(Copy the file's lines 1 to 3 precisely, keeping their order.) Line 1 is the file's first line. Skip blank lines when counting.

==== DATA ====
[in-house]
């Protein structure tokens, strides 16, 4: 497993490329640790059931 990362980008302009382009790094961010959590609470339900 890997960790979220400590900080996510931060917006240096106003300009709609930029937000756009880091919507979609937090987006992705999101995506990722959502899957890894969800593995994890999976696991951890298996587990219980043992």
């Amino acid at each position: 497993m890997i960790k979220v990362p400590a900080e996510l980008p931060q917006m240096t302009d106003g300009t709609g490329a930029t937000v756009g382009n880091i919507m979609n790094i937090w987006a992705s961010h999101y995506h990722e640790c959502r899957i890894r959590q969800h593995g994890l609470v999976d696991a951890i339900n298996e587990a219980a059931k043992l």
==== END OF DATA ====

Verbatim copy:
[in-house]
């Protein structure tokens, strides 16, 4: 497993490329640790059931 990362980008302009382009790094961010959590609470339900 890997960790979220400590900080996510931060917006240096106003300009709609930029937000756009880091919507979609937090987006992705999101995506990722959502899957890894969800593995994890999976696991951890298996587990219980043992």
């Amino acid at each position: 497993m890997i960790k979220v990362p400590a900080e996510l980008p931060q917006m240096t302009d106003g300009t709609g490329a930029t937000v756009g382009n880091i919507m979609n790094i937090w987006a992705s961010h999101y995506h990722e640790c959502r899957i890894r959590q969800h593995g994890l609470v999976d696991a951890i339900n298996e587990a219980a059931k043992l």